Darkest Hour, "Hidden Hands of a Sadist Nation"
As much as I like Darkest Hour, I have always been the band's biggest critic. This band has all the potential to get bigger and become one of the forerunners of the U.S. melodic death metal scene, but due to previous label mishaps as well as some stagnation in the sound, Darkest Hour has not been able to blossom at a rapid speed that many of its fans would have desired. With that in mind, I was approaching Hidden Hands of a Sadist Nation not as a long-time fan, but as an unbiased onlooker. From the first time I saw Darkest Hour at some low-key punk rock festival in Bradenton, Florida, I developed a soft spot for these five badly dressed lads who captivated the listener with their brand of metallic fury. The band consistently continued to improve, releasing the very underrated, albeit short, The Prophecy Fulfilled EP, following that release with an absolute standout – The Mark of Judas, an album full of memorable, melodic, yet razor sharp guitar riffs. However, the band's progression stopped with the average, in my opinion, So Sedated, So Secure, which, with the exception of the first track, relied heavily on too many forgettable guitar riffs and repetitive song structures.
The expectations for the new album were high, especially after learning that Darkest Hour befriended Tomas Lindberg on their U.S. tour with The Crown, and made a trip to the world's cradle of melodic death metal – Gothenburg, Sweden to record its new album with Fredrick Nordstrom (At the Gates, Dimmu Borgir, Arch Enemy). I knew that for Hidden Hands of a Sadist Nation to impress me, it had to build more on the mid-tempo speed and the melody of The Mark of Judas that was so dearly missed on So Sedated, So Secure. In that department, Hidden Hands of a Sadist Nation is a mixed bag of goodies as the band [unwisely] follows the same formula it did on So Sedated, So Secure, yet, not without making major changes and improving its sound, overall.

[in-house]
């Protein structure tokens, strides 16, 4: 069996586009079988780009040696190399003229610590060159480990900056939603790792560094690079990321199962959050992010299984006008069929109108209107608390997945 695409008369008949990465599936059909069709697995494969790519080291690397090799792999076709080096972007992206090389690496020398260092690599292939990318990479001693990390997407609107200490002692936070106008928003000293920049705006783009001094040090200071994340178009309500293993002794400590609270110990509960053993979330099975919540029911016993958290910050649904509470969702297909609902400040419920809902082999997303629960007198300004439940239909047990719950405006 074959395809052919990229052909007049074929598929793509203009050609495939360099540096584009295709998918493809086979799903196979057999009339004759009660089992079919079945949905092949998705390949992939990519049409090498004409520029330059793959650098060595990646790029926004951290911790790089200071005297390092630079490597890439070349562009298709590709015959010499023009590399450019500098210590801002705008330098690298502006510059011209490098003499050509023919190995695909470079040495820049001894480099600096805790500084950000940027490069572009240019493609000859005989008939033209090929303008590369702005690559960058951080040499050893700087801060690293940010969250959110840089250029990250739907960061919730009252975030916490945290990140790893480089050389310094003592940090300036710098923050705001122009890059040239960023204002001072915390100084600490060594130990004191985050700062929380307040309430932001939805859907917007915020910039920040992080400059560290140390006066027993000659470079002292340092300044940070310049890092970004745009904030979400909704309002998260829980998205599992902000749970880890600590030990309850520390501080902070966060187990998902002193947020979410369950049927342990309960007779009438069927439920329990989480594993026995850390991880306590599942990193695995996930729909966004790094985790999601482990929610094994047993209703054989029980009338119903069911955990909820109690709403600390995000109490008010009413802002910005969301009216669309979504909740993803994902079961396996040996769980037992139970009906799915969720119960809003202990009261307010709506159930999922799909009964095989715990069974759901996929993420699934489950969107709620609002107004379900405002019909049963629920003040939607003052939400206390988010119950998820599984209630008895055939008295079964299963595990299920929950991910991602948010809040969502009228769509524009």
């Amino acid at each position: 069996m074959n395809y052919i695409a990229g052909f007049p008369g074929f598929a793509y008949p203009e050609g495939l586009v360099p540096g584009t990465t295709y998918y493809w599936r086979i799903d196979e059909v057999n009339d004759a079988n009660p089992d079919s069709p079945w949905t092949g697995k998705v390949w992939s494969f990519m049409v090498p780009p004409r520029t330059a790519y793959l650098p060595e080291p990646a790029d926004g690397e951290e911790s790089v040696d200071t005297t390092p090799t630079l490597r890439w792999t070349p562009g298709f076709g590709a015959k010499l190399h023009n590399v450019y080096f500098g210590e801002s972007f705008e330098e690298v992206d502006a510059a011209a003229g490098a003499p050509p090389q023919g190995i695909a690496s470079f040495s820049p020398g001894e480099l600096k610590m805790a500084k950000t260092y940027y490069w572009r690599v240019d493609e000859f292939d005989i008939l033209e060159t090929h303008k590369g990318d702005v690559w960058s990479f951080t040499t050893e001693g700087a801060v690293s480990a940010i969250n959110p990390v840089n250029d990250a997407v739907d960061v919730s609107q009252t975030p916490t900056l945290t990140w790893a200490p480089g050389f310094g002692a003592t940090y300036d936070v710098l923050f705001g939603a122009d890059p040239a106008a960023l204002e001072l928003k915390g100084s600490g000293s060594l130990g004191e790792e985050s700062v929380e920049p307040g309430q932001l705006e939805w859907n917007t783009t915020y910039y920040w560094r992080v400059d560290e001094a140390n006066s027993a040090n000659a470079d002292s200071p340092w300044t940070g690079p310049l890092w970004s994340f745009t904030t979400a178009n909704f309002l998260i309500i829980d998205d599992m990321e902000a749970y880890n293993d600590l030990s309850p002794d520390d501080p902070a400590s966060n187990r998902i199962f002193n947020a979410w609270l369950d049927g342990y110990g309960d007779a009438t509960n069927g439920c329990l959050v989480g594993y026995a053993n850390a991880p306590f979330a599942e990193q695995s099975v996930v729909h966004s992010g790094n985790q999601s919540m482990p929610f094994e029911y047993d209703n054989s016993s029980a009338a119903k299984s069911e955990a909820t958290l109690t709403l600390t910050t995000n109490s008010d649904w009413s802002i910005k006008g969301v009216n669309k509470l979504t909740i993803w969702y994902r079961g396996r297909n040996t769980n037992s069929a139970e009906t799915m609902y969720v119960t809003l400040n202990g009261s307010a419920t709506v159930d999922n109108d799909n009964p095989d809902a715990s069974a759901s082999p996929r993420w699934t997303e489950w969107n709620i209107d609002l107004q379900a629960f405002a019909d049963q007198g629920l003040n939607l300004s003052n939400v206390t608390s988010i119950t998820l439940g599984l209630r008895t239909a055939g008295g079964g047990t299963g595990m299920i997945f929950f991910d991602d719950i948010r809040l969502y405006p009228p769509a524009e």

The album starts out with what with time will become the band's answer to For the Soul of the Savior as the number one requested song by the kids at the shows. Sadist Nation has it all: melodic riffs, fast double bass drumming, an incredibly catchy chorus, and thought provoking lyrics that are powerfully cried-out by the man himself, Tompa.
Unlike So Sedated, So Secure, which presented a rather boring affair with only 3 pretty good songs (Epitaph, The Hollow, and Treason in Trust), Hidden Hands of a Sadist Nation contains plenty of memorable moments that are worth noting. The slow, melodic guitar break at the end of Pay Phones and Pills (3:50), the breakdown in the middle of Oklahoma (1:51-2:23), the song based on the real-life events that happened on The Crown/All That Remains tour when the band was jailed by the Feds in Oklahoma, the guitar riffs in the middle of Marching to the Killing Rhythm (2:23-2:38 and 2:55-3:10), and the anthemic opening of Patriot Virus, show a band that has matured and is finally on the right path of discovering its own sound. However, just like its predecessor, Hidden Hands of a Sadist Nation is plagued by two major shortcomings: the lack of melodicism and variation in speed.
Hidden Hands of a Sadist Nation contains plenty of good ideas and guitar riffs. However, there is simply not enough melody to make some of these songs stand out. Moreover, Darkest Hour rarely slows things down. By “slowing down,” I don't mean going from fast to slow, but merely adding more variety to the drumming. Ryan spends most of the time bashing away and forgets about the groove that is a major factor why an album like Slaughter of the Soul is the revering point in the modern history of melodic death metal. A helpful suggestion for the future is to go back to Sadist Nation and hear how everything works to perfection.
Another one of my complaints is in the production by none other than Fredrick Nordstrom. While many will enjoy his production of Hidden Hands of a Sadist Nation, the sound is too raw in places, and is very reminiscent to the production on One Kill Wonder by The Haunted, i.e., it sounds as if the band recorded these songs live in the studio, which makes some of the faster parts sound a bit messy. However, this is only a minor complaint for the album that is a much stronger output than So Sedated, So Secure.
Hidden Hands of a Sadist Nation sees still a young band that is extremely close to discovering its full potential and hitting it big with the fans and the critics alike. What Darkest Hour needs to do for its next full-length is to concentrate more on creating melodies rather than riffs, and to find itself a producer who is not only known for his past accomplishments and playing in a horrendously cheesy metal band, but one who can take the band to the next level.